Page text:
The Girl Who Dreamed of Paris 11 (Chapters 25 – 28)

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SPOILERS!!!

Coralie’s life changes once again. The trigger comes from Serge Martel and Julie, her former nanny. During the launch of her spring collection, Martel and Julie come, and he makes a comment about Dachterrasse, which Coralie has no idea what it is. When she tells Dietrich, he tells her that he and she are in danger and makes her take a pill in case the Gestapo arrest them. Then they go to Martel’s club, and there is a confrontation between Martel and Julie and Coralie and Dietrich. The Gestapo are there, and Dietrich skilfully informs them that Martel has accused him, a man loyal to the German nation, of plotting against Hitler, and when the Gestapo questions Martel, he backs down, saying that Julie just repeated something that she misinterpreted, and even though the girl keeps claiming that her fiancé told him that Dietrich planned to kill Hitler, Martel lets her down. Then Julie accuses Coralie of being a spy, and she produces a betting ticket from the only day she went to the races. Julie found it in a handbag that she took from Coralie. Thankfully, Dietrich is quick to react and tells the Gestapo that Coralie was there as his guest, and when the men question Coralie, she manages to answer the questions satisfactorily, and then Julie is arrested.

Back in the apartment Dietrich and Coralie are with Kurt, Dietrich’s most trusted friend and his wife. There Coralie discovers that Dietrich is part of a circle who plan to assassinate Hitler. The group is called the Dachterrasse Circle, and that is why Martel mentioned the name to Coralie. What they realise now is that someone must have told on them, and as Coralie muses, she plays with the idea that Teddy might be the spy, and despite her feelings, she tells Kurt and Dietrich. The next thing she knows, Kurt and Dietrich have left to find Teddie, and Coralie regrets having told them, so she tries to call Teddie to warn him, but to her shock she hears Dietrich voice at the other end of the line.

Feeling herself and Noëlle in danger, Coralie takes her daughter out, and then she gets help from the last person she could ask, Henriette Junot. The woman first refuses, but when Coralie begs her and tells her to think of Ramon, Henriette caves in and gives her the key to an apartment of hers where Coralie starts living from then on. The following day Una tells her that Dietrich was there to leave a message for her. He is leaving Paris, and he tells her that it is better for them to part ways and how her betrayal hurt him. Coralie is miserable after this episode because she does love him. I find their relationship quite interesting. It is obvious that they are crazy for each other, but then politics and the war separate them intellectually. I don’t think Dietrich trusts her much, especially after this new lie, and Coralie doesn’t really know his loyalties and beliefs. He is a German officer who doesn’t believe in what his nation is doing, but I think that Coralie doesn’t know where his loyalties lie. Does he believe in the supremacy of Germany? Does he think the war is justified? Which policies does he support and which ones does he refuse? Coralie doesn’t really know, and I think that deep down she knows that being with him is a danger for herself and her daughter.

After Dietrich leaves, Coralie tries to find out what happened to Teddy, but nobody knows a thing. Then the Nazis and the Vichy government impose new rules for the Jews, and Jeanne Thomas and Amelie Ginsler, who work for Coralie and are Jews, have to wear a David’s star sewn onto her clothes. Then some time later when Coralie and Noëlle returns from a holiday, something has changed. She soon hears that the Jews have been rounded and sent to the Velodrome d’Hiver. So Jeanne Thomas and Amelie Ginsler are among the thousands of Jews sent away, and then she learns that her assistant Violaine is actually a Jew, and her former boss Lorienne Royer reported her. So now Coralie founds herself alone in her shop.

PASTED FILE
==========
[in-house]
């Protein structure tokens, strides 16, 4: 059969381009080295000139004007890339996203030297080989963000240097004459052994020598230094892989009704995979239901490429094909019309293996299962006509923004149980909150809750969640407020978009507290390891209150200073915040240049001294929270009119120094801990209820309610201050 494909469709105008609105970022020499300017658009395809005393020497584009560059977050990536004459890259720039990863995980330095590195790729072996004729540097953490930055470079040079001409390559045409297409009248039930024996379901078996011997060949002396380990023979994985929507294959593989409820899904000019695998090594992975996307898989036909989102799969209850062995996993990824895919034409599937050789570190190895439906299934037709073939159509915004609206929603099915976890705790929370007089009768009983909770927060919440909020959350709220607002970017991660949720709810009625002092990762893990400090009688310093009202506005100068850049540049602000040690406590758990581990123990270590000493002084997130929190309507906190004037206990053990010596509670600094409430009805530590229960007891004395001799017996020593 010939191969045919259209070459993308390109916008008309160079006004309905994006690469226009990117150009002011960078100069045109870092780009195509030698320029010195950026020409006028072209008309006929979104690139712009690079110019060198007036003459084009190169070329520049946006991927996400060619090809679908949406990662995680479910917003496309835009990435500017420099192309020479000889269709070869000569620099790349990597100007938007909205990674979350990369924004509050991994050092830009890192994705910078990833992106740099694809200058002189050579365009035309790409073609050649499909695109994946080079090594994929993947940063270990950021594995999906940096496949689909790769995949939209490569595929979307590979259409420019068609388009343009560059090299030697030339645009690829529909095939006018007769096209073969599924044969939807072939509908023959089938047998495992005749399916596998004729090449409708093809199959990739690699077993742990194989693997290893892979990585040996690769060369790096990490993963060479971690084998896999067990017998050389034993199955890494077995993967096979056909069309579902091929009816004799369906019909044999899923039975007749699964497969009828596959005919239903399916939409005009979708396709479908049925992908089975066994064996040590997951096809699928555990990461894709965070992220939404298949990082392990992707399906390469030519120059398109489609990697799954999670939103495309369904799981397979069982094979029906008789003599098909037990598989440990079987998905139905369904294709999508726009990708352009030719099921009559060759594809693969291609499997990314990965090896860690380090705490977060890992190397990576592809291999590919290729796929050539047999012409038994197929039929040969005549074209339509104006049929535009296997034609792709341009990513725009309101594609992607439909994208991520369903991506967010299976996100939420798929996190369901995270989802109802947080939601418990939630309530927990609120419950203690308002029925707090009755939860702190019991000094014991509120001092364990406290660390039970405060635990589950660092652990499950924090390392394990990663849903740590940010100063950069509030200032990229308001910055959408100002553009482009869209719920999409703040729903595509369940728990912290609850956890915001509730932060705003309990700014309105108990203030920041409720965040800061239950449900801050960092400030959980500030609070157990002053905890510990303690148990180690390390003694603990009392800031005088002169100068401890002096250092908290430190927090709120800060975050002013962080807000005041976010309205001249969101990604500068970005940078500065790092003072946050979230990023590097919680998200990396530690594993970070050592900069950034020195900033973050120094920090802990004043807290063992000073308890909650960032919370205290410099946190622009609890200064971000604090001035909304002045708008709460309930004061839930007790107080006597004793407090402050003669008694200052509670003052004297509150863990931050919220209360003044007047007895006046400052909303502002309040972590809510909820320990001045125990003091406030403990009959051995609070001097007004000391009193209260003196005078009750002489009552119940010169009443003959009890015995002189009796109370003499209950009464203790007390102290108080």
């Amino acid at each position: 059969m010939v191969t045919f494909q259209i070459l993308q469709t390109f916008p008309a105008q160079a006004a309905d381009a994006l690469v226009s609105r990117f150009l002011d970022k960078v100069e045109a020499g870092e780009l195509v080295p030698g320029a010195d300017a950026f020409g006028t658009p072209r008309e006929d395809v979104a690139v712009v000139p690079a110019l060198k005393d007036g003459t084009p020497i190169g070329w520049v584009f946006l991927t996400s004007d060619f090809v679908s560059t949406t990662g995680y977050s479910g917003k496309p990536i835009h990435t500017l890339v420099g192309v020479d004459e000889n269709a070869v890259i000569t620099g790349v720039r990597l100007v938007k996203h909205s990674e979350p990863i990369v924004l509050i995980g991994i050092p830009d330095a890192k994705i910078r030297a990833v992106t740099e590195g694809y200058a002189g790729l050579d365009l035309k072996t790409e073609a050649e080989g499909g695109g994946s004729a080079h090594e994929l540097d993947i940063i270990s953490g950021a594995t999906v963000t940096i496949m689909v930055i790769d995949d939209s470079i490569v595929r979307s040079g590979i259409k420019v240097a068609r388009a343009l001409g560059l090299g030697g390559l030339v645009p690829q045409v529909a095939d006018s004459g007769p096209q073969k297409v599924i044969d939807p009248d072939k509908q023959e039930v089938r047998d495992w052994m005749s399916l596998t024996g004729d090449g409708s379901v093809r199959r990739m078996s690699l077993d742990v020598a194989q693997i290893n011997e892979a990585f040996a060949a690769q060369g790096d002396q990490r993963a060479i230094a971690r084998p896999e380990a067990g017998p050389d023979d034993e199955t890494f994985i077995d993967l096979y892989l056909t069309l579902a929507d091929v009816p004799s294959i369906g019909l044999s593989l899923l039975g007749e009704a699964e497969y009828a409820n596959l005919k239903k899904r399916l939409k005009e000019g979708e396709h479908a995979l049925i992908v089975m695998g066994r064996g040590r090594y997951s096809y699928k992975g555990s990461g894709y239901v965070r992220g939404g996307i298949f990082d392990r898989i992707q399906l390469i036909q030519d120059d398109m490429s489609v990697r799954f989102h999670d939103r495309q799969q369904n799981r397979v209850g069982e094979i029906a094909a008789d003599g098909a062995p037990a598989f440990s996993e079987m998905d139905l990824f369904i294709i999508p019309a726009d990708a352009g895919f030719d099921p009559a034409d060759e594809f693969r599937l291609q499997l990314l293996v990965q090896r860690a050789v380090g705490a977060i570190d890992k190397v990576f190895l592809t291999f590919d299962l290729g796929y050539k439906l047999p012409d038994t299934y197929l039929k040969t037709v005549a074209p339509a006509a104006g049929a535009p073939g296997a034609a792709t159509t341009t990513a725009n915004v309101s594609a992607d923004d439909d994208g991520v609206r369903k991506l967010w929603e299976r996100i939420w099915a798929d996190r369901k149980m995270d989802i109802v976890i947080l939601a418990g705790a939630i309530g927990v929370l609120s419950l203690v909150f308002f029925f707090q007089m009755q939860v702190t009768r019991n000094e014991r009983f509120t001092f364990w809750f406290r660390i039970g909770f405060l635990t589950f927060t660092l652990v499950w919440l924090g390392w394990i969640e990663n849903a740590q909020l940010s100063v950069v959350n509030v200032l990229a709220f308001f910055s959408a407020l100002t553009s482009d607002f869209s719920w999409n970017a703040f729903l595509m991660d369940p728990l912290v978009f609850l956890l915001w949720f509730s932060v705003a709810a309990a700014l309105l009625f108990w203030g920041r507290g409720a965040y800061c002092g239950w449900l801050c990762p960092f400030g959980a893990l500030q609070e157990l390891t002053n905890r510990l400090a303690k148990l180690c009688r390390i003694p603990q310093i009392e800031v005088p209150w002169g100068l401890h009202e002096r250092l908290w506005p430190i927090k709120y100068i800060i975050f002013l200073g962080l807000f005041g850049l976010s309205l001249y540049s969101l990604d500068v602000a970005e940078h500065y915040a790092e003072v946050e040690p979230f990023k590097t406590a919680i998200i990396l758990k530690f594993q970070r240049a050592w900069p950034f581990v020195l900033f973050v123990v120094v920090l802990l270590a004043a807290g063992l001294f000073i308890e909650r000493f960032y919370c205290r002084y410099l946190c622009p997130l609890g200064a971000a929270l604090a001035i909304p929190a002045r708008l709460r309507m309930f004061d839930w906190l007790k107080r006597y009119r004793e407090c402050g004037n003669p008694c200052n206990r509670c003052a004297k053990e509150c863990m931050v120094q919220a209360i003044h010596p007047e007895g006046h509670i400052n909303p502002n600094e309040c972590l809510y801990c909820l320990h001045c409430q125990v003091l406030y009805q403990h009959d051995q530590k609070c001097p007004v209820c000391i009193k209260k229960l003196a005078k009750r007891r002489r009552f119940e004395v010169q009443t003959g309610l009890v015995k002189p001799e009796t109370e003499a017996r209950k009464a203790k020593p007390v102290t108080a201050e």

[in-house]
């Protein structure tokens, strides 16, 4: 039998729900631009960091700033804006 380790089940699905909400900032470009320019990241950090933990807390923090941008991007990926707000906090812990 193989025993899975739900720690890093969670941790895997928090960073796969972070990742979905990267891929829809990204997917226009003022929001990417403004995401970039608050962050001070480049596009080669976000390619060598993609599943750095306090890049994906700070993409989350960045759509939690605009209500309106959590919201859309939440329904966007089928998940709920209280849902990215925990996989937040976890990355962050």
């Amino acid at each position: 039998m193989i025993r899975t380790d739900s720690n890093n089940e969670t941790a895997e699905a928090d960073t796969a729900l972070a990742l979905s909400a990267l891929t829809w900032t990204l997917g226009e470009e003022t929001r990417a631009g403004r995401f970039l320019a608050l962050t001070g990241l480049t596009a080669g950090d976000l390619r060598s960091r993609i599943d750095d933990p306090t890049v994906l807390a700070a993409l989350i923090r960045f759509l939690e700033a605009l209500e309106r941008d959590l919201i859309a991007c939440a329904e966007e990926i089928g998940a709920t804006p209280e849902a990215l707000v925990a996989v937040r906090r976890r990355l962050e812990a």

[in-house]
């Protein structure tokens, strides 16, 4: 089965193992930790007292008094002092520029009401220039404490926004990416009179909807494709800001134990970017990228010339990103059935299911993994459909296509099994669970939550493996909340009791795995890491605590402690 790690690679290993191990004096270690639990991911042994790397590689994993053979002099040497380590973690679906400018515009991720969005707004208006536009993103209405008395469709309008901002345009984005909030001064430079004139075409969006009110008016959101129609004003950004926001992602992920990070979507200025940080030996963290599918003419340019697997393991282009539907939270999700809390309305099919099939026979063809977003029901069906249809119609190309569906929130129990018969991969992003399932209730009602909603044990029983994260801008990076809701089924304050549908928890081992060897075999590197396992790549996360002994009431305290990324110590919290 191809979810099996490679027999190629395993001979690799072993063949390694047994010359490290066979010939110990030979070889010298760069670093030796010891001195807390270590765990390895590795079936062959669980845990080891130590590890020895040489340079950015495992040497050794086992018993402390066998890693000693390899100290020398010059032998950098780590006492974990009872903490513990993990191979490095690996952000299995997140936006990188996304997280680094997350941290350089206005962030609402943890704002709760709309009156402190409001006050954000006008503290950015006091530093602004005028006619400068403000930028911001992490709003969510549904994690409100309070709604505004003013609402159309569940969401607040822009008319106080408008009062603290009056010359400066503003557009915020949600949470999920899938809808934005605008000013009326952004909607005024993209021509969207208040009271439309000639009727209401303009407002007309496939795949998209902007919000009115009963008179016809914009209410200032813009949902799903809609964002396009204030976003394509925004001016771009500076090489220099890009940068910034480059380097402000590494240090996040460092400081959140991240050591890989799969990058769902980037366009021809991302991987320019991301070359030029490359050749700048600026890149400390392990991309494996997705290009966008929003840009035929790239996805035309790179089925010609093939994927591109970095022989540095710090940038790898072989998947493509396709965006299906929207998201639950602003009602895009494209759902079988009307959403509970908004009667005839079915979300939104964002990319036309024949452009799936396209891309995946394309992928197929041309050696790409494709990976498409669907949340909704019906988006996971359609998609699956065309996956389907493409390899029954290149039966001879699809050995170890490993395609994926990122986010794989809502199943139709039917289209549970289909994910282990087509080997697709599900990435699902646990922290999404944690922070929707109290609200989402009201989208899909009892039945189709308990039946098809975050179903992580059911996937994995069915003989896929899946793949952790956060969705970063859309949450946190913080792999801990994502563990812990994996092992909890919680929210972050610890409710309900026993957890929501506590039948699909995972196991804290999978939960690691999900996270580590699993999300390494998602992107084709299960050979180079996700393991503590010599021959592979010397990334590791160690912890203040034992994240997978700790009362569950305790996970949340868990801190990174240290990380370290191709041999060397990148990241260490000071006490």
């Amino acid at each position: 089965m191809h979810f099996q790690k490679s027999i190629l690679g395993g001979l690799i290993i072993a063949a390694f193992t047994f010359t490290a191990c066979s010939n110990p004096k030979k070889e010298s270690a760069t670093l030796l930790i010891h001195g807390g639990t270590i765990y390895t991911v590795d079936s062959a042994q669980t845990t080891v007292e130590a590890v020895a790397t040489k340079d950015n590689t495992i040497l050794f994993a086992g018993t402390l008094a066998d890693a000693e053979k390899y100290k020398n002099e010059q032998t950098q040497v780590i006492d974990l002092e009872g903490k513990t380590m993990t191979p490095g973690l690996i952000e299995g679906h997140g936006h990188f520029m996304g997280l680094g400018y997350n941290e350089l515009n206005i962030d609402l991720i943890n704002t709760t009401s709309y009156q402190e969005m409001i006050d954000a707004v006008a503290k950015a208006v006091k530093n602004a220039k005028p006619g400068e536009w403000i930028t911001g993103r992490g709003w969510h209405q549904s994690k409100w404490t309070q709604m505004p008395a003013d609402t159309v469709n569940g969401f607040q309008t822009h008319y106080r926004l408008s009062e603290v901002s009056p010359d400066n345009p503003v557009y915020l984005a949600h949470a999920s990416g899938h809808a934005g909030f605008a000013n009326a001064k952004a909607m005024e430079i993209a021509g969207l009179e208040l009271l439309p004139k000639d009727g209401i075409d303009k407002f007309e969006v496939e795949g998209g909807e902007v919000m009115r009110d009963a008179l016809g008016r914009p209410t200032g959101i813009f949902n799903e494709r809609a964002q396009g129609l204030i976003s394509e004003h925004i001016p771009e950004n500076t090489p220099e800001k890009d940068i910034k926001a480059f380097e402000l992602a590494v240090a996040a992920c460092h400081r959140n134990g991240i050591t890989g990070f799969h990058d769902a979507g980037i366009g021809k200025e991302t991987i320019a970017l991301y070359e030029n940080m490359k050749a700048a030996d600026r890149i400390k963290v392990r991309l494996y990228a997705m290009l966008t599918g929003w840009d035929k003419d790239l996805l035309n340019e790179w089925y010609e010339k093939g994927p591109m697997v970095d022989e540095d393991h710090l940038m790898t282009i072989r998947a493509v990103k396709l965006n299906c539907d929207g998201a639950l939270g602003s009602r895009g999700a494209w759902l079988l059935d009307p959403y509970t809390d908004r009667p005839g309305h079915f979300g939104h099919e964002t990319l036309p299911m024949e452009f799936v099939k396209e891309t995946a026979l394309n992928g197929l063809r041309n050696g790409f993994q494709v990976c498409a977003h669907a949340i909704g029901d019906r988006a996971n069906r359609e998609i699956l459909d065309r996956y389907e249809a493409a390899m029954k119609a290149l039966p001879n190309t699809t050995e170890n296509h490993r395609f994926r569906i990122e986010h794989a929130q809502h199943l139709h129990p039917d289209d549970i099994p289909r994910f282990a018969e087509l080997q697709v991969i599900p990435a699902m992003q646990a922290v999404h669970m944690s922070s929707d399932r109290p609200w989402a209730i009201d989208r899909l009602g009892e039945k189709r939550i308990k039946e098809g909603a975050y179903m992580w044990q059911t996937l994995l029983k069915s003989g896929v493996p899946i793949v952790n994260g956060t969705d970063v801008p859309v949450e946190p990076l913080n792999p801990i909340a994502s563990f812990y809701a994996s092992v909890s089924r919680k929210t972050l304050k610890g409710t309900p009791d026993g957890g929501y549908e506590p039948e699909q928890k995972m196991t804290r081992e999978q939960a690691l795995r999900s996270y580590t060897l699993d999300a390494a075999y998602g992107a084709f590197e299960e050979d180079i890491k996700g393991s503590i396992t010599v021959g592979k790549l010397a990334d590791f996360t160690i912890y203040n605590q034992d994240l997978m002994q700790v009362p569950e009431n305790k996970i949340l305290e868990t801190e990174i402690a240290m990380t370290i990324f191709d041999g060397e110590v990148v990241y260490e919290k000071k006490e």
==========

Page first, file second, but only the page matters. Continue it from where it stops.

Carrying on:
Shortly afterwards Una is also detained alongside all the Americans in France. Before leaving, she tells Coralie to look after her bulldog, and Coralie understands that she means the British she has hidden. It is then that she joins the resistance. Seeing she is putting her life in danger, she makes the hardest decision in her life. She sends Noëlle away with Henriette; they are to stay in Switzerland with Ottilia, who in the last months contacted her through some cryptic postcards. Coralie sobs for days after she sees her daughter off. Then an agent contacts her; it is her former tutor from her first times in Paris, who tells her that someone called Moineau will contact her. Yet, several months pass, and the day that Moineau talks to her, she also sees Dietrich. He is back in Paris, but as soon as she sees him, she runs away from him.

Coralie’s mission is to take in a Dutch fugitive and take her to a boat on the Seine, which will take him to safety. So she does that, and it is when she completes the mission that she feels she is part of the resistance for real. When she returns to her apartment, there is a letter from Dietrich, asking her to meet him. Yet, Coralie feels she can’t do that and tears up the letter. This is a sad love story. These two people love each other, but unfortunately, they can’t really free to love because many things stand in their way: their nationalities, the lies, the war… I am curious to see how the novel will end and if Coralie and Dietrich will be able to be free to love. Yet, I have the hunch that Dietrich won’t survive the war, and this won’t have a happy ending.

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